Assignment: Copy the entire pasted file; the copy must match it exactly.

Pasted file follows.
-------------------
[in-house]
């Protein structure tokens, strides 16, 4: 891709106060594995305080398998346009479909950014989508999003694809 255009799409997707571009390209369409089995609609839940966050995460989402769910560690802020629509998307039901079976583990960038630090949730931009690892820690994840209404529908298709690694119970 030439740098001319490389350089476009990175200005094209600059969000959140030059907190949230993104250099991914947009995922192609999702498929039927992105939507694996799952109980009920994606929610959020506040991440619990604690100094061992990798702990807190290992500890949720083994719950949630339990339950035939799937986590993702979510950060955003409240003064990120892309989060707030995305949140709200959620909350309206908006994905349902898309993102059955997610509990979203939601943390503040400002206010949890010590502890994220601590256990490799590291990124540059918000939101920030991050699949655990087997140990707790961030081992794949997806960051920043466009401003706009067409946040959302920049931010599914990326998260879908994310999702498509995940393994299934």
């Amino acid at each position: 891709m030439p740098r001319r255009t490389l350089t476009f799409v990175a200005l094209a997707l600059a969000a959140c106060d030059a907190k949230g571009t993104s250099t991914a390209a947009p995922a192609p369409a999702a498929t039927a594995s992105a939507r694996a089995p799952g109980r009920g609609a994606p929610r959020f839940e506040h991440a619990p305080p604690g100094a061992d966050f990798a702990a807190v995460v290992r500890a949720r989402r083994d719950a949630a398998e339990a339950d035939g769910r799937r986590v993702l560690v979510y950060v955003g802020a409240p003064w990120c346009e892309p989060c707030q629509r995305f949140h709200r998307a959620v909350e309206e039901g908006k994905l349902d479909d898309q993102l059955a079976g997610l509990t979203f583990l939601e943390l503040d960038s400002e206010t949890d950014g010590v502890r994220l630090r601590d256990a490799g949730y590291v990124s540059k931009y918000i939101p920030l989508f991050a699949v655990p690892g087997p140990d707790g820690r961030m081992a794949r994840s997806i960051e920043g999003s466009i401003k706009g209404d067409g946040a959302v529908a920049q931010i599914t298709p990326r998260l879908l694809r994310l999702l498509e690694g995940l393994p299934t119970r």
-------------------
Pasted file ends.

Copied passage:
[in-house]
């Protein structure tokens, strides 16, 4: 891709106060594995305080398998346009479909950014989508999003694809 255009799409997707571009390209369409089995609609839940966050995460989402769910560690802020629509998307039901079976583990960038630090949730931009690892820690994840209404529908298709690694119970 030439740098001319490389350089476009990175200005094209600059969000959140030059907190949230993104250099991914947009995922192609999702498929039927992105939507694996799952109980009920994606929610959020506040991440619990604690100094061992990798702990807190290992500890949720083994719950949630339990339950035939799937986590993702979510950060955003409240003064990120892309989060707030995305949140709200959620909350309206908006994905349902898309993102059955997610509990979203939601943390503040400002206010949890010590502890994220601590256990490799590291990124540059918000939101920030991050699949655990087997140990707790961030081992794949997806960051920043466009401003706009067409946040959302920049931010599914990326998260879908994310999702498509995940393994299934």
């Amino acid at each position: 891709m030439p740098r001319r255009t490389l350089t476009f799409v990175a200005l094209a997707l600059a969000a959140c106060d030059a907190k949230g571009t993104s250099t991914a390209a947009p995922a192609p369409a999702a498929t039927a594995s992105a939507r694996a089995p799952g109980r009920g609609a994606p929610r959020f839940e506040h991440a619990p305080p604690g100094a061992d966050f990798a702990a807190v995460v290992r500890a949720r989402r083994d719950a949630a398998e339990a339950d035939g769910r799937r986590v993702l560690v979510y950060v955003g802020a409240p003064w990120c346009e892309p989060c707030q629509r995305f949140h709200r998307a959620v909350e309206e039901g908006k994905l349902d479909d898309q993102l059955a079976g997610l509990t979203f583990l939601e943390l503040d960038s400002e206010t949890d950014g010590v502890r994220l630090r601590d256990a490799g949730y590291v990124s540059k931009y918000i939101p920030l989508f991050a699949v655990p690892g087997p140990d707790g820690r961030m081992a794949r994840s997806i960051e920043g999003s466009i401003k706009g209404d067409g946040a959302v529908a920049q931010i599914t298709p990326r998260l879908l694809r994310l999702l498509e690694g995940l393994p299934t119970r």